Thomas Gallaher, 'Tobacco King'
Thomas Gallaher was born in Templemoyle, Co. Londonderry in 1840. At the age of 15, he was apprenticed in a firm specialising in importing tea and tobacco. He quickly picked up the basics of the trade and in 1857 started his own one-man business hand-rolling tobacco and selling it from a cart.
His success, ambition and drive soon led him to open premises and in 1863 he moved to Belfast on Hercules St and later settled at the well known York Street site.
Gallaher made his first journey across the Atlantic to America to buy his own tobacco leaf in the 1870s. This was to become an annual event making him a notable figure of trade on both sides of the Atlantic.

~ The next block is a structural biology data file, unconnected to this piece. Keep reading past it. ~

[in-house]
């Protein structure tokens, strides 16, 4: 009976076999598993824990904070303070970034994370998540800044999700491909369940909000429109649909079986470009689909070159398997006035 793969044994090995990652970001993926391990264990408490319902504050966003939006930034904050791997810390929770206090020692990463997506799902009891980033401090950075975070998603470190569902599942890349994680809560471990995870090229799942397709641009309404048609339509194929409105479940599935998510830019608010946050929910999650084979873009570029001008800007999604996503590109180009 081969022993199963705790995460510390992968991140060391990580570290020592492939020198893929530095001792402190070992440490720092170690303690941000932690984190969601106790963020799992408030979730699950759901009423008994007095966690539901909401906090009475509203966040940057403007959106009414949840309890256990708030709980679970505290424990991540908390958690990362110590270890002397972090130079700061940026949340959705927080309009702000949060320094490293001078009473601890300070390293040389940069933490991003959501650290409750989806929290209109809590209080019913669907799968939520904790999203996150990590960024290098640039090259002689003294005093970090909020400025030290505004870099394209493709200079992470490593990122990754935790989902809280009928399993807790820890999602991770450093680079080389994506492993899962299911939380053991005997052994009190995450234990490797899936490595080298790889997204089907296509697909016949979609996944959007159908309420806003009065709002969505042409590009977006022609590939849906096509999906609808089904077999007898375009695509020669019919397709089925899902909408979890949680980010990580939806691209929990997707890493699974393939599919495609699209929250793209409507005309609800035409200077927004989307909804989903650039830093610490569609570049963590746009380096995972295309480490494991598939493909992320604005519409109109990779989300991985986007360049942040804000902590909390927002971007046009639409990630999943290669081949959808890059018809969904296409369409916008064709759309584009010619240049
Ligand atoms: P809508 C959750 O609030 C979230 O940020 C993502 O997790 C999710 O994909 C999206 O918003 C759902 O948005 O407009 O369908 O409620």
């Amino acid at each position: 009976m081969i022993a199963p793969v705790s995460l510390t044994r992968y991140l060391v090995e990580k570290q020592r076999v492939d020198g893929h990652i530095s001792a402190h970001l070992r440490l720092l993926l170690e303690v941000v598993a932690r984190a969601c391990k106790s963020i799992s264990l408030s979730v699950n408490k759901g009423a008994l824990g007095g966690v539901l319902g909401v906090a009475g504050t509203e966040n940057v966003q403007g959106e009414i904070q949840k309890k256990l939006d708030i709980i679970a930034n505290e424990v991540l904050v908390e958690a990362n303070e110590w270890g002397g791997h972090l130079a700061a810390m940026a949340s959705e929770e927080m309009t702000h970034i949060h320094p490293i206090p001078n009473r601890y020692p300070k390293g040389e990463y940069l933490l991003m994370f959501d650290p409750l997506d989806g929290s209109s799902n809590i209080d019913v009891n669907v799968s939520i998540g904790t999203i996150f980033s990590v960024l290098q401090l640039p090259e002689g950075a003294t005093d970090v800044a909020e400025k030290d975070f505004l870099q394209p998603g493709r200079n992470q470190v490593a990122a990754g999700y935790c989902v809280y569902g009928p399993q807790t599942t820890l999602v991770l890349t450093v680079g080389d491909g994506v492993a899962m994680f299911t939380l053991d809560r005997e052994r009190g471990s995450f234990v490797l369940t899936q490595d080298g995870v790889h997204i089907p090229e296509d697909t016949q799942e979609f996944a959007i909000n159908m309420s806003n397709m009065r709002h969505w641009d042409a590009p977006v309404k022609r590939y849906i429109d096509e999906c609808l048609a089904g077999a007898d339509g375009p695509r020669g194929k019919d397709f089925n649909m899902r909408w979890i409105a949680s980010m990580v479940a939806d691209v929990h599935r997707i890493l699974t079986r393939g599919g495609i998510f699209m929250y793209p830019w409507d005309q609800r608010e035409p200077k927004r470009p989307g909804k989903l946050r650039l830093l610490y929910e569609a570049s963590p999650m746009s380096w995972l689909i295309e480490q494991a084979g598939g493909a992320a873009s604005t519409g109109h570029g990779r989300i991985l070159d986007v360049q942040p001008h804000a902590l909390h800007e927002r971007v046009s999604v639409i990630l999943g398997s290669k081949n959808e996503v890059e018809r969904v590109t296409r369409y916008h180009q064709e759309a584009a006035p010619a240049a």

Tom Gallaher’s forceful personality and his shrewd grasp of all aspects of the industry earned him the title of ‘Tobacco King’. Tom Foster, a former employee, recalls that it was a regular Saturday lunch-time practice for the old man to fill his pockets with twists of tobacco which he handed out to the unemployed men who usually gathered outside the factory. At the same time, of course, he cursed them roundly for being idle.
Thomas Gallaher’s appearance on a cigarette card in 1908. BELUM.W2011.
York Street Factory
McLaughlin & Harvey were the contractors to Gallaher in 1881 when he moved to York Street. As business increased, the huge factory was expanded to cover about ten acres of ground.
- H. McLaughlin in his speech at the opening ceremony of the factory, said that the tie-rods used would reach eleven miles, and the bricks if placed end to end, would make a line from Belfast to Cork and back, thence to Dublin, and on to Galway, after which there would be still enough left to build a mansion.
In 1896 Gallaher became a limited company with a capital of £1million. The next few years saw Gallaher’s awarded a Royal Warrant from Queen Victoria, and business booming with the introduction of the first machine-made cigarettes, Park Drive.